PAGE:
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In this dilemma he called a council of war, in which it was determined to proceed to the Ohio Company store-house, at the mouth of Redstone Creek; fortify themselves there, and wait for re-enforcements. Here they might keep up a vigilant watch upon the enemy, and get notice of any hostile movement in time for defence, or retreat; and should they be re-enforced sufficiently to enable them to attack the fort, they could easily drop down the river with their artillery.
With these alternatives in view Washington detached sixty men in advance to make a road; and at the same time wrote to Governor Dinwiddie for mortars and grenadoes, and cannon of heavy metal.
Aware that the Assembly of Pennsylvania was in session, and that the Maryland Assembly would also meet in the course of a few days, he wrote directly to the governors of those provinces, acquainting them with the hostile acts of the French, and with his perilous situation; and endeavoring to rouse them to co-operation in the common cause. We will here note in advance that his letter was laid before the Legislature of Pennsylvania, and a bill was about to be passed making appropriations for the service of the king; but it fell through, in consequence of a disagreement between the Assembly and the governor as to the mode in which the money should be raised; and so no assistance was furnished to Washington from that quarter. The youthful commander had here a foretaste, in these his incipient campaigns, of the perils and perplexities which awaited him from enemies in the field, and lax friends in legislative councils in the grander operations of his future years. Before setting off for Redstone Creek, he discharged Trent's refractory men from his detachment, ordering them to await Colonel Fry's commands; they, however, in the true spirit of volunteers from the backwoods, dispersed to their several homes. It may be as well to observe, in this place, that both Captain Trent and Lieutenant Frazier were severely censured for being absent from their post at the time of the French summons. "Trent's behavior," said Washington, in a letter to Governor Dinwiddie, “has been very tardy, and has convinced the world of what they before suspected - his great timidity. Lieutenant Frazier, though not altogether blameless, is much more excusable, for he would not accept of the commission until he had a promise from his captain that he should not reside at the fort, nor visit it above once a week, or as he saw necessity." In fact, Washington subsequently recommended Frazier for the office of adjutant.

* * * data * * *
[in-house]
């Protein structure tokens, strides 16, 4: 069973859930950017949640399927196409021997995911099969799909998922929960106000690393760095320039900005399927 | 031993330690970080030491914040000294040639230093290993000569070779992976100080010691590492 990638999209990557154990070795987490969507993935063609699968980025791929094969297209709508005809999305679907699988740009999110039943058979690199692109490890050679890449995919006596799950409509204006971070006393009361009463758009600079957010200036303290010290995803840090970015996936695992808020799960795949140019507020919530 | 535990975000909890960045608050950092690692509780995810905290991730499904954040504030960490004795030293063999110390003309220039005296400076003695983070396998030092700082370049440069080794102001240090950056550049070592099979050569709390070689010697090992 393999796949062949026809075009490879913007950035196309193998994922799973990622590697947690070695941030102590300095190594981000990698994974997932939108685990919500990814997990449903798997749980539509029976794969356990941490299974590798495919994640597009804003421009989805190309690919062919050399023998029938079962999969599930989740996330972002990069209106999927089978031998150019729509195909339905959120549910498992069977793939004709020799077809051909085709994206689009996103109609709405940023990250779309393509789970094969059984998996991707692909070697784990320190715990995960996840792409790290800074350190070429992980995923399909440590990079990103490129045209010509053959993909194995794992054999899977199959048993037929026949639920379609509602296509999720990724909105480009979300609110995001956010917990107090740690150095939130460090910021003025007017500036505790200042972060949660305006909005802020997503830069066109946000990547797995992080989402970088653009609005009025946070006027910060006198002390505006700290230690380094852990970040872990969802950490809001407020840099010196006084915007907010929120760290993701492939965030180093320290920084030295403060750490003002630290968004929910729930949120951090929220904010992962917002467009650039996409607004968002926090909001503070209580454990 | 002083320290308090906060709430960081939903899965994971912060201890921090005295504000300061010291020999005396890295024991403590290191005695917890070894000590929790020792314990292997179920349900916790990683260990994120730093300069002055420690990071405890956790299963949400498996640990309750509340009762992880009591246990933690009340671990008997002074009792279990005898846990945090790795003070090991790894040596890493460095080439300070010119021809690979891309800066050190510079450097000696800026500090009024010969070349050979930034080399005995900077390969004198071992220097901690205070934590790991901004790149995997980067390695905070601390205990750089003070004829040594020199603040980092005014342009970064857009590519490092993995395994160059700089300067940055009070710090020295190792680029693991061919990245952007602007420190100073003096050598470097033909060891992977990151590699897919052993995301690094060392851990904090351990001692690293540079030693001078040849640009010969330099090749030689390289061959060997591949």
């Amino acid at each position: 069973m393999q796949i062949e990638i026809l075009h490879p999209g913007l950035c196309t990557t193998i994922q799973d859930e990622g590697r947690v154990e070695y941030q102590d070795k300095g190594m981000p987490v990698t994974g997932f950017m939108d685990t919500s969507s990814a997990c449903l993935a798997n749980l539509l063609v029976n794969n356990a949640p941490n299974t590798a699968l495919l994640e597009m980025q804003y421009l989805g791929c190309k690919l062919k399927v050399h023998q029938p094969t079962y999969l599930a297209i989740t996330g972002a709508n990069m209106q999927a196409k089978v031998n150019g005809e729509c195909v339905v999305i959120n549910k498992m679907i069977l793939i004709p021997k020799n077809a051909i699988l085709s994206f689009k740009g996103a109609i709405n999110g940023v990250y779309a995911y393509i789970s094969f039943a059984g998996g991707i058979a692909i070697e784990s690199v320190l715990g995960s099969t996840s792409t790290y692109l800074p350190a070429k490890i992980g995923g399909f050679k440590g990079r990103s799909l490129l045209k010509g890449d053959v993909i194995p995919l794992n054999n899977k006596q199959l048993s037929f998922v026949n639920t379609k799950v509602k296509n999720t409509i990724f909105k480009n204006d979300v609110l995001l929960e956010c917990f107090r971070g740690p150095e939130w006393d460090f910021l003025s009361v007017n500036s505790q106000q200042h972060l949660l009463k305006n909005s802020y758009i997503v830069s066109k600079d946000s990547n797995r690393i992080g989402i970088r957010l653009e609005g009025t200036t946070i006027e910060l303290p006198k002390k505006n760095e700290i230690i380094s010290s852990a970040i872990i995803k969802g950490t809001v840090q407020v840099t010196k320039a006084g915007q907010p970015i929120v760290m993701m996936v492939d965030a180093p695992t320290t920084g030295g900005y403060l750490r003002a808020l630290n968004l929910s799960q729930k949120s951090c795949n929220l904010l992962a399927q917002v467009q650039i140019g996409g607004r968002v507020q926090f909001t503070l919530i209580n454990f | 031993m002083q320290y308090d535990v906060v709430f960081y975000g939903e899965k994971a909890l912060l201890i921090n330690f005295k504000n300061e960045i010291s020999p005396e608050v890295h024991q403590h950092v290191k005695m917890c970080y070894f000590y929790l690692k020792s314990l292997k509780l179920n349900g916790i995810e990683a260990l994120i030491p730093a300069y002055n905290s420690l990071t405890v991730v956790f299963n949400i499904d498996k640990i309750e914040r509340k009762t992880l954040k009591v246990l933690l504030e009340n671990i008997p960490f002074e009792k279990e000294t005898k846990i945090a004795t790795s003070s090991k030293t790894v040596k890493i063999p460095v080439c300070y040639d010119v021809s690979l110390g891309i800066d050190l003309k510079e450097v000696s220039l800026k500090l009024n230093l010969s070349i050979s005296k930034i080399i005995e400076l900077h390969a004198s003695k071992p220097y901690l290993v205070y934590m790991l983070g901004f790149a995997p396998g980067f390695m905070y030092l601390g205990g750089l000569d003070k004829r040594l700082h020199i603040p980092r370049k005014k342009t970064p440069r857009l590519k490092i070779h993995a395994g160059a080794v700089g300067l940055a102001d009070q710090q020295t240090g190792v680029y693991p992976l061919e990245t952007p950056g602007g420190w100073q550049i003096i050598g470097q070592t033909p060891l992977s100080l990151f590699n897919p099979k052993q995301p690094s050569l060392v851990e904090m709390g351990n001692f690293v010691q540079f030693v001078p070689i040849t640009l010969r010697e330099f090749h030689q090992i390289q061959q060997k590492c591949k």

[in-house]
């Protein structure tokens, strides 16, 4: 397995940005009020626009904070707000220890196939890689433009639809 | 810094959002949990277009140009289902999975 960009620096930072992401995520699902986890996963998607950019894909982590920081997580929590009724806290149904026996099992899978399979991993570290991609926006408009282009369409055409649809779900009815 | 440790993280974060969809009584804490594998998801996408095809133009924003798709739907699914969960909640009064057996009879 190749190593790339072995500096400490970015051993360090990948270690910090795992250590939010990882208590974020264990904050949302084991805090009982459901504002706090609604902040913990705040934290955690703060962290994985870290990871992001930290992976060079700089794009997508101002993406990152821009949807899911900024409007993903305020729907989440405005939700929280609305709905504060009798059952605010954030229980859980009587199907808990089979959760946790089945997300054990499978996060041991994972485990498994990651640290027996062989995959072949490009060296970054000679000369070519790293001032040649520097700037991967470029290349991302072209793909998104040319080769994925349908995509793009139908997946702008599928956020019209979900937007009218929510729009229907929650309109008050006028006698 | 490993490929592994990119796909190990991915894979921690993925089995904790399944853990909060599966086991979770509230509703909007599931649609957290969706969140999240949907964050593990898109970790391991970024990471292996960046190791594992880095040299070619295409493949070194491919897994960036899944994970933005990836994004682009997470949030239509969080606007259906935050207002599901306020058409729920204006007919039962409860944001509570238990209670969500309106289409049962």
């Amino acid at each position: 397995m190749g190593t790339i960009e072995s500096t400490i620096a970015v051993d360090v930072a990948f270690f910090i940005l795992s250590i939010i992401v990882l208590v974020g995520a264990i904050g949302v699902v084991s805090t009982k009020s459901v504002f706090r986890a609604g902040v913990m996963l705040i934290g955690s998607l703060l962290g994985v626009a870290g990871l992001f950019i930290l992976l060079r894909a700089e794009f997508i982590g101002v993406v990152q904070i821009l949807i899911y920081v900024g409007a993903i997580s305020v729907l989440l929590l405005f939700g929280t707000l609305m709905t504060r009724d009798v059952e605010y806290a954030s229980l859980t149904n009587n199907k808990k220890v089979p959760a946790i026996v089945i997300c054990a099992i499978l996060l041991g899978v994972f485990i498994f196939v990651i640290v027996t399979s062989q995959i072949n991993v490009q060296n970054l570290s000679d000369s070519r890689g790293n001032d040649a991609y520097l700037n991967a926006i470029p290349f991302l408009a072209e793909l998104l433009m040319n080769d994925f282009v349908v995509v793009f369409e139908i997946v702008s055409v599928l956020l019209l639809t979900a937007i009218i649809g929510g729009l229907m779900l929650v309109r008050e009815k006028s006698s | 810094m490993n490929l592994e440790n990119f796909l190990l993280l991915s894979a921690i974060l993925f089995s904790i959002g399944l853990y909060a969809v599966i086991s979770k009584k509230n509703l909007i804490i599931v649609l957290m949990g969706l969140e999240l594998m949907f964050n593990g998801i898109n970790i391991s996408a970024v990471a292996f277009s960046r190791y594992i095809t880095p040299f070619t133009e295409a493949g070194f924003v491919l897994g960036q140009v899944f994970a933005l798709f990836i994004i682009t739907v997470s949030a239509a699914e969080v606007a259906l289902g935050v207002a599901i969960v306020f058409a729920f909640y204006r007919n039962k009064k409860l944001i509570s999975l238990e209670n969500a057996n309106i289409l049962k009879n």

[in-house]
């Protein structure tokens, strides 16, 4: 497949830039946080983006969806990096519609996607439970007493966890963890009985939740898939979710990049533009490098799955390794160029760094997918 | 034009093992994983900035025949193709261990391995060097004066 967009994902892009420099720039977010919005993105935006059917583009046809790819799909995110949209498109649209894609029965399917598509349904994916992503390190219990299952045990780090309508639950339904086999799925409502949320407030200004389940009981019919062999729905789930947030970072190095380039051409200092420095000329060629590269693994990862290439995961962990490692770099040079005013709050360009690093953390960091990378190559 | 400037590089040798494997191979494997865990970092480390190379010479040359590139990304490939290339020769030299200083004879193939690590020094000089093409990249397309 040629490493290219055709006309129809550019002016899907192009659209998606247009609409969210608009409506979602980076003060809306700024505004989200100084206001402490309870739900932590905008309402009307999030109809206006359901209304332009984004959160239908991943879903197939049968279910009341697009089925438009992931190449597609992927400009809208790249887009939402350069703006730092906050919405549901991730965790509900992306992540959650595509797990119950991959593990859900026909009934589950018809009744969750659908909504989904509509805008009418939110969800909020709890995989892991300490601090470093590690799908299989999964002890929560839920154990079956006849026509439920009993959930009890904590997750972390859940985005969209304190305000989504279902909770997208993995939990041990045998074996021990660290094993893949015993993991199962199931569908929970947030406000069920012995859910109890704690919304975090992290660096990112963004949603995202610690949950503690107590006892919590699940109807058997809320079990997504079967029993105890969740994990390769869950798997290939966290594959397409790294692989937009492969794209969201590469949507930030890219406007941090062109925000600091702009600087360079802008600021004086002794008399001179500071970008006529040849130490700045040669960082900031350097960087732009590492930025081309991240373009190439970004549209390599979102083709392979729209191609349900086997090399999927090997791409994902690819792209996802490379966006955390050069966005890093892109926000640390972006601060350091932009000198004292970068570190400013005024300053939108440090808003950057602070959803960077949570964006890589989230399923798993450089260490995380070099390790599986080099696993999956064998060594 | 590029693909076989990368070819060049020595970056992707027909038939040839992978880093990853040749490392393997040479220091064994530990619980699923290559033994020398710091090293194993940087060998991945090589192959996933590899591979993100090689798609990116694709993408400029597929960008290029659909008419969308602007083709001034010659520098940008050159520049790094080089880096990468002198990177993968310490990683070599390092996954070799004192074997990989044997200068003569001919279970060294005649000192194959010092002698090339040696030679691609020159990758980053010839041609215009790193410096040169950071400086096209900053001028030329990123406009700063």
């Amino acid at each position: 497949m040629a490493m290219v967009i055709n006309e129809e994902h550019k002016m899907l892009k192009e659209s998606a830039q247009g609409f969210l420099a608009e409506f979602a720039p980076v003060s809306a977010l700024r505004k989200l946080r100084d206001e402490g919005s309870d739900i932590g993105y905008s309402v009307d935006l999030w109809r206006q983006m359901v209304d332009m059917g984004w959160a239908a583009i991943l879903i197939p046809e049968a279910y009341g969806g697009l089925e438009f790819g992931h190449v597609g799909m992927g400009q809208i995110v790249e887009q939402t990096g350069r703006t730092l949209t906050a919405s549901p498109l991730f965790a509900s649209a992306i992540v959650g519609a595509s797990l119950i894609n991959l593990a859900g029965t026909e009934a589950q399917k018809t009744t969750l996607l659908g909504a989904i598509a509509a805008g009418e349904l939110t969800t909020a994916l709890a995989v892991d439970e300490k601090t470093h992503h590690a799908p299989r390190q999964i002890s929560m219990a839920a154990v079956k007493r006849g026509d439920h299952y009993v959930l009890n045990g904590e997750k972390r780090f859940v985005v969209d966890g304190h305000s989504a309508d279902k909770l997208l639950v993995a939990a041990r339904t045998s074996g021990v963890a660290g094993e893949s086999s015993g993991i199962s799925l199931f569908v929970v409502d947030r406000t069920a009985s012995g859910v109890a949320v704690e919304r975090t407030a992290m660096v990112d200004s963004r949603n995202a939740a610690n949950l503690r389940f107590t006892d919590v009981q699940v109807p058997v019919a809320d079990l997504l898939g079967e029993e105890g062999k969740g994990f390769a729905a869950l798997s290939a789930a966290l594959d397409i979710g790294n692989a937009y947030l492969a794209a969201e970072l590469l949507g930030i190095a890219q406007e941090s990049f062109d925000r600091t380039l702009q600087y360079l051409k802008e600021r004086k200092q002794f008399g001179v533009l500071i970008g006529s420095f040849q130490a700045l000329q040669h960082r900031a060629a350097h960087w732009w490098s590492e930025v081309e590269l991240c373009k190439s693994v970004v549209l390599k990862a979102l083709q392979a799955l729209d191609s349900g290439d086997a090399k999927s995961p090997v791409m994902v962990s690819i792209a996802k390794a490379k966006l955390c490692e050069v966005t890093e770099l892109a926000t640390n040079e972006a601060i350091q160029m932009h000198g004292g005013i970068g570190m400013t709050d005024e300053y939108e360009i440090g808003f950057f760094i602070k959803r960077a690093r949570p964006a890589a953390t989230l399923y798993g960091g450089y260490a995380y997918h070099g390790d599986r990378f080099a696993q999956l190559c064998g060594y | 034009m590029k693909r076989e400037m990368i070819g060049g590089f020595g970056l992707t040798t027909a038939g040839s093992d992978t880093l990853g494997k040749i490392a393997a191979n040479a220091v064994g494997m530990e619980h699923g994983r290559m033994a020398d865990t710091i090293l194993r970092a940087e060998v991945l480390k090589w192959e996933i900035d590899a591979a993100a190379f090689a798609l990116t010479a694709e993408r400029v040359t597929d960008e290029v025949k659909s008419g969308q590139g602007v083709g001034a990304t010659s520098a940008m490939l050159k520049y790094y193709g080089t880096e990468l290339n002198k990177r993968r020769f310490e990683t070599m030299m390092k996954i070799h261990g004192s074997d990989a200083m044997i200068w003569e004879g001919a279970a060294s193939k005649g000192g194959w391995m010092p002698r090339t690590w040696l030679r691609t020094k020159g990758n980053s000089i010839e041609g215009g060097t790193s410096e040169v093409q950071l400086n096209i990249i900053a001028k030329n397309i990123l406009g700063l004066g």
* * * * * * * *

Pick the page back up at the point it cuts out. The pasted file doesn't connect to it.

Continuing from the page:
MARCH TO THE LITTLE MEADOWS -RUMORS
FROM THE OHIO
CORRESPONDENCE FROM THE BANKS OF THE YOUGHIOGENY ATTEMPT TO DESCEND THAT RIVER- ALARMING REPORTS SCOUTING PARTIES PERILOUS SITUATION OF THE CAMP
GIST AND LA FORCE
MESSAGE FROM THE HALF-KING — JUMONVILLE SKIRMISH -TREATMENT
OF LA FORCE POSITION AT THE GREAT MEADOWS- BELLIGERENT FEELINGS OF A YOUNG SOLDIER.